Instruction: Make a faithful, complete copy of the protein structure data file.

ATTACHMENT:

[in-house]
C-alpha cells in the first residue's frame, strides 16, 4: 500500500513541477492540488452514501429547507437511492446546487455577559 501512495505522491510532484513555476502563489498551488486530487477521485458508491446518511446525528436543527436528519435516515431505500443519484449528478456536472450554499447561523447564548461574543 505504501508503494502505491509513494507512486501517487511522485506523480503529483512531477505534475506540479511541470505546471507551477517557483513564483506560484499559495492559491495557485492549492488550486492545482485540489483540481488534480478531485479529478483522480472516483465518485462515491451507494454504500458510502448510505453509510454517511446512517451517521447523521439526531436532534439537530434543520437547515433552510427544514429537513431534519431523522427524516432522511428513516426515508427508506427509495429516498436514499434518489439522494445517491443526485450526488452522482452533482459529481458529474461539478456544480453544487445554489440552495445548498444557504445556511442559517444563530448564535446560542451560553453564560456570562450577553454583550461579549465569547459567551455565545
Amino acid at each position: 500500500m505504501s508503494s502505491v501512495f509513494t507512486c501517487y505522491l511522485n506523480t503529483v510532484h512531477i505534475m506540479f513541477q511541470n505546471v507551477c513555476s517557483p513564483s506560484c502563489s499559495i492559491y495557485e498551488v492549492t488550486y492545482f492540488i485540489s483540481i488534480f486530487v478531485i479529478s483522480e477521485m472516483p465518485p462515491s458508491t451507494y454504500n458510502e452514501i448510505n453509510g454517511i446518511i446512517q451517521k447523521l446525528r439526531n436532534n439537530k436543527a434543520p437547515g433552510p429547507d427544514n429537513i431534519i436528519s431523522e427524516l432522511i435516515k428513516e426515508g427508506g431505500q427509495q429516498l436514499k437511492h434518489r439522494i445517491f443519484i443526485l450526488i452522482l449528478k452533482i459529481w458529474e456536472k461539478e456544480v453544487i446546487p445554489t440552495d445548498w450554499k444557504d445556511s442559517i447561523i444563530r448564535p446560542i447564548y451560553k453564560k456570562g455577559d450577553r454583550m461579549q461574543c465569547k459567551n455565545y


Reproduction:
[in-house]
C-alpha cells in the first residue's frame, strides 16, 4: 500500500513541477492540488452514501429547507437511492446546487455577559 501512495505522491510532484513555476502563489498551488486530487477521485458508491446518511446525528436543527436528519435516515431505500443519484449528478456536472450554499447561523447564548461574543 505504501508503494502505491509513494507512486501517487511522485506523480503529483512531477505534475506540479511541470505546471507551477517557483513564483506560484499559495492559491495557485492549492488550486492545482485540489483540481488534480478531485479529478483522480472516483465518485462515491451507494454504500458510502448510505453509510454517511446512517451517521447523521439526531436532534439537530434543520437547515433552510427544514429537513431534519431523522427524516432522511428513516426515508427508506427509495429516498436514499434518489439522494445517491443526485450526488452522482452533482459529481458529474461539478456544480453544487445554489440552495445548498444557504445556511442559517444563530448564535446560542451560553453564560456570562450577553454583550461579549465569547459567551455565545
Amino acid at each position: 500500500m505504501s508503494s502505491v501512495f509513494t507512486c501517487y505522491l511522485n506523480t503529483v510532484h512531477i505534475m506540479f513541477q511541470n505546471v507551477c513555476s517557483p513564483s506560484c502563489s499559495i492559491y495557485e498551488v492549492t488550486y492545482f492540488i485540489s483540481i488534480f486530487v478531485i479529478s483522480e477521485m472516483p465518485p462515491s458508491t451507494y454504500n458510502e452514501i448510505n453509510g454517511i446518511i446512517q451517521k447523521l446525528r439526531n436532534n439537530k436543527a434543520p437547515g433552510p429547507d427544514n429537513i431534519i436528519s431523522e427524516l432522511i435516515k428513516e426515508g427508506g431505500q427509495q429516498l436514499k437511492h434518489r439522494i445517491f443519484i443526485l450526488i452522482l449528478k452533482i459529481w458529474e456536472k461539478e456544480v453544487i446546487p445554489t440552495d445548498w450554499k444557504d445556511s442559517i447561523i444563530r448564535p446560542i447564548y451560553k453564560k456570562g455577559d450577553r454583550m461579549q461574543c465569547k459567551n455565545y